Then it executes the following command:

  • reg query "HKU\S-1-5-19"

It is unclear how the output is processed, however, there are some strings that could be related to this or other registry checks:

  • "SOFTWARE\Oracle\"
  • "SYSTEM\ControlSet001\Services\"
  • "SYSTEM\ControlSet001\Services\"
  • "SOFTWARE\Microsoft\Virtual Machine\Guest\"
  • "SOFTWARE\VMware, Inc.\"
  • "VBOX__"
  • "VBOX__"
  • "VirtualBox Guest Additions"
  • "VBoxGuest"
  • "VBoxMouse"
  • "VBoxService"
  • "VBoxSF"
  • "VBoxVideo"
  • "Parameters"
  • "VMware Tools"
  • "Wine"

If satisfied with these checks, it may copy itself as one of the following files:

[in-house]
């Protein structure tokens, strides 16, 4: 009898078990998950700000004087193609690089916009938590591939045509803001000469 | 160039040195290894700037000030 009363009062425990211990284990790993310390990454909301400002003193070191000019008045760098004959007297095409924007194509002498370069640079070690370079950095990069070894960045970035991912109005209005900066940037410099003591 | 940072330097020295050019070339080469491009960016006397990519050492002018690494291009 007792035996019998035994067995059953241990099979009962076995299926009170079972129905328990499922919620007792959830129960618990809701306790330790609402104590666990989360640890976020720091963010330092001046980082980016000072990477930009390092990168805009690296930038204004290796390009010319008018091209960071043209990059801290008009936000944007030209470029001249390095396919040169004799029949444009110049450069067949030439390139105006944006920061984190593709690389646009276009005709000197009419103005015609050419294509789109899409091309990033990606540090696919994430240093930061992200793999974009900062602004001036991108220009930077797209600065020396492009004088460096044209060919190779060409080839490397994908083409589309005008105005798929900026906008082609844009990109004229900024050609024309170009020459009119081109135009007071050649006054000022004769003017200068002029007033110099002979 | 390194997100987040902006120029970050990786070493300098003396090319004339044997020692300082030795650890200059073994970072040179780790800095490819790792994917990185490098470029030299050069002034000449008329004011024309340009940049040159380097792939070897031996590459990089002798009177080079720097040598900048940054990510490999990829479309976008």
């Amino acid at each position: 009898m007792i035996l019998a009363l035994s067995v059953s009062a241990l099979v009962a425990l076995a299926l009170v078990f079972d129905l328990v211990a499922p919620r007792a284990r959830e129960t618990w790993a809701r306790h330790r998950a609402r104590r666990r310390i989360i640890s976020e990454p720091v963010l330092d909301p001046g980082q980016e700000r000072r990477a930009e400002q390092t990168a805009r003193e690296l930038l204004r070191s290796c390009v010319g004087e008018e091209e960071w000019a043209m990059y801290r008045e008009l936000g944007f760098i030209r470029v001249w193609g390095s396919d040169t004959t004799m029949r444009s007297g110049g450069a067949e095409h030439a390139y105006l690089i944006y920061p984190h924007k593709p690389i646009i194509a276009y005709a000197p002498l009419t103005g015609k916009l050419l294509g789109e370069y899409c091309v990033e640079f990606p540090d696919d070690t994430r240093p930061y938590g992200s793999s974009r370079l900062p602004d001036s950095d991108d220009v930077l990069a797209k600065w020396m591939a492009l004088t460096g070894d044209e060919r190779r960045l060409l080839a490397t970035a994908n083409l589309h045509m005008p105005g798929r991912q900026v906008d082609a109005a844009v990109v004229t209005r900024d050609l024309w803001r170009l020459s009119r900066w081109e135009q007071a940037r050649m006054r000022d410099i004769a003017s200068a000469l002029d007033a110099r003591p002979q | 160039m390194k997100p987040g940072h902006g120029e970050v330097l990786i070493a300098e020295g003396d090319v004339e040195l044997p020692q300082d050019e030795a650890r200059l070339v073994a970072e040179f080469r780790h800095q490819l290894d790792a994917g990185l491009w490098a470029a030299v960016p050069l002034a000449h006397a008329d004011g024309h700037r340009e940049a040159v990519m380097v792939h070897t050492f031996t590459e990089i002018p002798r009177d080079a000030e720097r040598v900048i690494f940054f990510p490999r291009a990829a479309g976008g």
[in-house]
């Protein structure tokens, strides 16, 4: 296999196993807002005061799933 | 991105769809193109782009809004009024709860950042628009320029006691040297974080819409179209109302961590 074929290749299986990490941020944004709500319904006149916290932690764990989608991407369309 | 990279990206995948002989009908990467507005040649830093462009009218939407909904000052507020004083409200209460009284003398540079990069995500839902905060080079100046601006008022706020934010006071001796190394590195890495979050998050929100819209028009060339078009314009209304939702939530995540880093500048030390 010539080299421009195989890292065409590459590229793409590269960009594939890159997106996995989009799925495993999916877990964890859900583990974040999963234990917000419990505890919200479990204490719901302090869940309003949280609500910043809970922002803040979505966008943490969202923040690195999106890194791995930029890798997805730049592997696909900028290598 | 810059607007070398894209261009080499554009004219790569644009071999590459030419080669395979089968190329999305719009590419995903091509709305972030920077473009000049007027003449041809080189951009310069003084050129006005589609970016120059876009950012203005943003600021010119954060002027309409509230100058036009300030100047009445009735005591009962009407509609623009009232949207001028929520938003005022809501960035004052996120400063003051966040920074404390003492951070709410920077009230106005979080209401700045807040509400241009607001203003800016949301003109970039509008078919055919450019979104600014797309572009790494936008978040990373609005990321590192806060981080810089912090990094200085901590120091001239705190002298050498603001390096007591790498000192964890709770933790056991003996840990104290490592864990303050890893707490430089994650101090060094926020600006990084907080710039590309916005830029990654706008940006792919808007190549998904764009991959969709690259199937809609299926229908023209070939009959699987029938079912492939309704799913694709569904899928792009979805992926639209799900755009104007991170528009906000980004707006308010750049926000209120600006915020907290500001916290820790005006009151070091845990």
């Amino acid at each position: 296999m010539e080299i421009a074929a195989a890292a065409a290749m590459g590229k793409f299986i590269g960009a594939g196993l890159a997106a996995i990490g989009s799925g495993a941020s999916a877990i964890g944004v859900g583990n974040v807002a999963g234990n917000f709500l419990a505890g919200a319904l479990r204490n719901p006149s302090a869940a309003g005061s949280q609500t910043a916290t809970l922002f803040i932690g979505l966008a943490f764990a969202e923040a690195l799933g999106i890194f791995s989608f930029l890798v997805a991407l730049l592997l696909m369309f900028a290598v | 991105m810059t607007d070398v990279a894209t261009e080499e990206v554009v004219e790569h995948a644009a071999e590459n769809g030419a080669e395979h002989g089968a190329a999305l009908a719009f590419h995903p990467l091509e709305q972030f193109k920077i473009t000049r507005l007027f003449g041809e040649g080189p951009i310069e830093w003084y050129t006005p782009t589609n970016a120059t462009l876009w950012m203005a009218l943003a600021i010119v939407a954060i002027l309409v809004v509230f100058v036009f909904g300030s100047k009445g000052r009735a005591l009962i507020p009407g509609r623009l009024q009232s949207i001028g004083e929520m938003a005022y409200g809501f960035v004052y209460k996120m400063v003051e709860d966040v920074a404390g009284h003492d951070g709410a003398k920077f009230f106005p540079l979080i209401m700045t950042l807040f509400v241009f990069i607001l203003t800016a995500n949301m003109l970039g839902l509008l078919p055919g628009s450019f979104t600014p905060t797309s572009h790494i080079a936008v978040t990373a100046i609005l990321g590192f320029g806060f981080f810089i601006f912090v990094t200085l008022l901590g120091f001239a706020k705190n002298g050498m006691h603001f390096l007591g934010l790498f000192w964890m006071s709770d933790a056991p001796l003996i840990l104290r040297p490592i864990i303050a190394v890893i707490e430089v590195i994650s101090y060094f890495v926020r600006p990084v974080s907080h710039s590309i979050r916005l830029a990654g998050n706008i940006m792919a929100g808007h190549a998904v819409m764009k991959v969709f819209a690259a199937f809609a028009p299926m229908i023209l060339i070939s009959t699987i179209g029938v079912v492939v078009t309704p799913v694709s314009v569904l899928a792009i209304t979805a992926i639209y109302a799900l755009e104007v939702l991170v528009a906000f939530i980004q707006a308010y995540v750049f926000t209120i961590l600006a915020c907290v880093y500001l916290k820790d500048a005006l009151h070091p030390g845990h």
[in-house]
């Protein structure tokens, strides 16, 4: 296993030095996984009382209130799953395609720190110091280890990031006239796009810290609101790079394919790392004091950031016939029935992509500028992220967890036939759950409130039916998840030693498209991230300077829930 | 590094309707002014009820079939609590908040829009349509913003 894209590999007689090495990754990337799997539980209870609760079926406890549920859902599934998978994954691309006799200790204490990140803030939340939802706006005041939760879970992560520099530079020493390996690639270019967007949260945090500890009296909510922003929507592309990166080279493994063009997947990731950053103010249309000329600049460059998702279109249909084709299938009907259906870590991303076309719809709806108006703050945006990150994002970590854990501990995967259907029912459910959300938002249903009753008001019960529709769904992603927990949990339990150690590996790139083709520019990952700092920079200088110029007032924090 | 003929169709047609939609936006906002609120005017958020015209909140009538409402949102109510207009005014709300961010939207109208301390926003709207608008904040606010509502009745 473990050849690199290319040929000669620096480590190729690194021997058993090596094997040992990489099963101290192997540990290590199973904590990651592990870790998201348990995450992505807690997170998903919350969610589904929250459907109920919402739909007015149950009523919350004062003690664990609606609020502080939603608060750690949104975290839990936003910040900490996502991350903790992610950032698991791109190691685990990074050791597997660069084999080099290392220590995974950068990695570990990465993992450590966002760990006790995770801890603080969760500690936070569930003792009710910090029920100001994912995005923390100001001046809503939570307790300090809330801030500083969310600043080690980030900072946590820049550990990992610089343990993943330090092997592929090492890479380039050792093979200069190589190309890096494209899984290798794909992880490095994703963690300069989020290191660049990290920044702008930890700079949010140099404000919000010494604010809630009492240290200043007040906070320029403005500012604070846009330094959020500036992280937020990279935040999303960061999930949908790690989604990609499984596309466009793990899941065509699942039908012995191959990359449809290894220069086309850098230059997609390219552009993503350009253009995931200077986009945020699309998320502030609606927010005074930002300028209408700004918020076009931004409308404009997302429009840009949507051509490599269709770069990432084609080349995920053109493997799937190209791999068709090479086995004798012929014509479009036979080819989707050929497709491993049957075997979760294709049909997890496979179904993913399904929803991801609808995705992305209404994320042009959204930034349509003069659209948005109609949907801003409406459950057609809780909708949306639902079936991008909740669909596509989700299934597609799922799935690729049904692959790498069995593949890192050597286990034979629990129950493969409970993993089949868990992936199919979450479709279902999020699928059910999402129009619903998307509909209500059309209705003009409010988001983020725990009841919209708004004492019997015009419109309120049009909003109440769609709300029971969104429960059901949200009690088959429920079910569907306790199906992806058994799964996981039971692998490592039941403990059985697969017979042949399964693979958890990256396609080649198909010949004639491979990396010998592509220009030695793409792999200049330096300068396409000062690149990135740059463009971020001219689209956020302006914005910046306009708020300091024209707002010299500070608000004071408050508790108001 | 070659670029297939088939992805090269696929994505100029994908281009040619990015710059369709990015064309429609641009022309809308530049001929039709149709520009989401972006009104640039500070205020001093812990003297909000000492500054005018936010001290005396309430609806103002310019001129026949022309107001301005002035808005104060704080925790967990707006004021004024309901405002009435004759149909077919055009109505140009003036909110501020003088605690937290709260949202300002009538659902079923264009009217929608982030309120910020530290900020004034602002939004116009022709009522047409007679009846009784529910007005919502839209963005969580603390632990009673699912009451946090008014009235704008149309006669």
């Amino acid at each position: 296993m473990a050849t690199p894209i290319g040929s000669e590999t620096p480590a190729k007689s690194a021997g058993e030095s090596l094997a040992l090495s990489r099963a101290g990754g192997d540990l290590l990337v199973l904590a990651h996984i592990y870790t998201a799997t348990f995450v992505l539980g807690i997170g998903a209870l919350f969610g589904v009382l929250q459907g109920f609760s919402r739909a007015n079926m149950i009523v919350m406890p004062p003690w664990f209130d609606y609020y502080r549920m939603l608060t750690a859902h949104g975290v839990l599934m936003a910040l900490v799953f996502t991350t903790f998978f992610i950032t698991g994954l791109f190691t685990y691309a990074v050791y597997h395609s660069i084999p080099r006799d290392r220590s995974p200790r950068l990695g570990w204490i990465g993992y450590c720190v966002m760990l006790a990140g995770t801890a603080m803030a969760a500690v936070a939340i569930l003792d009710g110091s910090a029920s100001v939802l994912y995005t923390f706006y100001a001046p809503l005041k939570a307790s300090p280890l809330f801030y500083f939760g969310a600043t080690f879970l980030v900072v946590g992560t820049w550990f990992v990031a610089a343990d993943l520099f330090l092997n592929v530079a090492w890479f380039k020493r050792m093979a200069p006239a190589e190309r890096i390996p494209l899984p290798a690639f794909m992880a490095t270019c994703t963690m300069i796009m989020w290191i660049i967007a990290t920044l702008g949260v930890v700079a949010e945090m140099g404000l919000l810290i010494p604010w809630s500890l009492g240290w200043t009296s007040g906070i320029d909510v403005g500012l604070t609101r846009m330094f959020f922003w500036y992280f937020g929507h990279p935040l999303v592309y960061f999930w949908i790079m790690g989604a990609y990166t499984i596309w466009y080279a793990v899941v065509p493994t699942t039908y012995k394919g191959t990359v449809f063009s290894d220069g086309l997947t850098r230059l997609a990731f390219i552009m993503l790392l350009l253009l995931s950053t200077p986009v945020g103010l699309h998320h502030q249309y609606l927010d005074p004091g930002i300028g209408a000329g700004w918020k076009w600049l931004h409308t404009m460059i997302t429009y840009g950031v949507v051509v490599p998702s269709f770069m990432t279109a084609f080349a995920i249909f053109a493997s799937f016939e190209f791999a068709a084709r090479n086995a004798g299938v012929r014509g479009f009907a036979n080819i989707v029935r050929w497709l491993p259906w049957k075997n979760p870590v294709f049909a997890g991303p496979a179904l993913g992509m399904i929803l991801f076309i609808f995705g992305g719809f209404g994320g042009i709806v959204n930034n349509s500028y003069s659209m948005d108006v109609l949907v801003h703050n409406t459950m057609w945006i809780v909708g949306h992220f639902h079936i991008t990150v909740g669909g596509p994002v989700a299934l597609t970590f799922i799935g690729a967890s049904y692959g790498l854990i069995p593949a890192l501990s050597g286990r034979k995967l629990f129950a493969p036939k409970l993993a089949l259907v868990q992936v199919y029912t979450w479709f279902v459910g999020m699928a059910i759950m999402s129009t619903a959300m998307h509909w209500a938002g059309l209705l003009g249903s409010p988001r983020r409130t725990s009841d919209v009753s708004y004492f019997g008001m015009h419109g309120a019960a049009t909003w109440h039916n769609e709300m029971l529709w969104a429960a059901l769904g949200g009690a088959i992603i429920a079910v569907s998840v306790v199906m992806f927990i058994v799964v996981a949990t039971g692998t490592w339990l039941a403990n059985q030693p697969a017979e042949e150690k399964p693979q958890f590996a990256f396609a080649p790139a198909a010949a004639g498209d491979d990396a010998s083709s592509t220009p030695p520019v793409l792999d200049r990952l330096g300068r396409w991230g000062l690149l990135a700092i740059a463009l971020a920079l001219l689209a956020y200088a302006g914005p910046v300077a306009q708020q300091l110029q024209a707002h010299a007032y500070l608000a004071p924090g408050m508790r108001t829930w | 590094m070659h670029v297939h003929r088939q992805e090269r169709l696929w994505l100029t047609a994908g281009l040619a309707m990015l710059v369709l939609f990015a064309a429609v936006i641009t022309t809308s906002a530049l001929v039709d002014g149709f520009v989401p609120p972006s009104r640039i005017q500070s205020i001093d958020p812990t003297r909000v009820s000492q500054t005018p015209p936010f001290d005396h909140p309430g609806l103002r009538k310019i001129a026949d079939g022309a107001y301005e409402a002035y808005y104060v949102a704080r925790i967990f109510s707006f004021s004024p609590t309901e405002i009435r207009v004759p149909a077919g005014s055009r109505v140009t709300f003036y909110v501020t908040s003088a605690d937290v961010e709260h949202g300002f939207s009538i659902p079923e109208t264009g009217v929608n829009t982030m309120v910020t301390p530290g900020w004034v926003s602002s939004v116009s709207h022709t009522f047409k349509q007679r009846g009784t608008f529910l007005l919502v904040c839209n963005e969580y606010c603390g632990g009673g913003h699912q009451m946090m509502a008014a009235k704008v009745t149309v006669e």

• "%ProgramData%[INFECTION_ID][INFECTION_ID].jar"

And then create one of the following files to use as a loadpoint:

  • "%HOMEPATH%\Library\LaunchAgents[INFECTION_ID].plist"
  • "%Windows%\System32\Tasks[INFECTION_ID]"

[INFECTION_ID] is computed as follows:

  • hashlib.md5(b"%PROCESSOR_IDENTIFIER%%COMPUTERNAME%[USER_NAME]").hexdigest()

Then it periodically attempts to connect to the following URLs:

  • "hxxps://gaymers[.]ax/"
  • "hxxp://[DGA_NAME][.]tk/"

[DGA_NAME] is apparently generated using the following method:

The traffic generated by the malware looks like this:

The server response appears as the below. Some of the strings in this response indicate that the attacker may be leveraging legitimate Cloudflare infrastructure to host some of their C&C infrastructure.

The server response body above is an encrypted blob that contains a URL signed with an RSA key. This blob can be decrypted and validated as follows:

The malware then starts communicating with the decoded URL by sending details about the infected computer: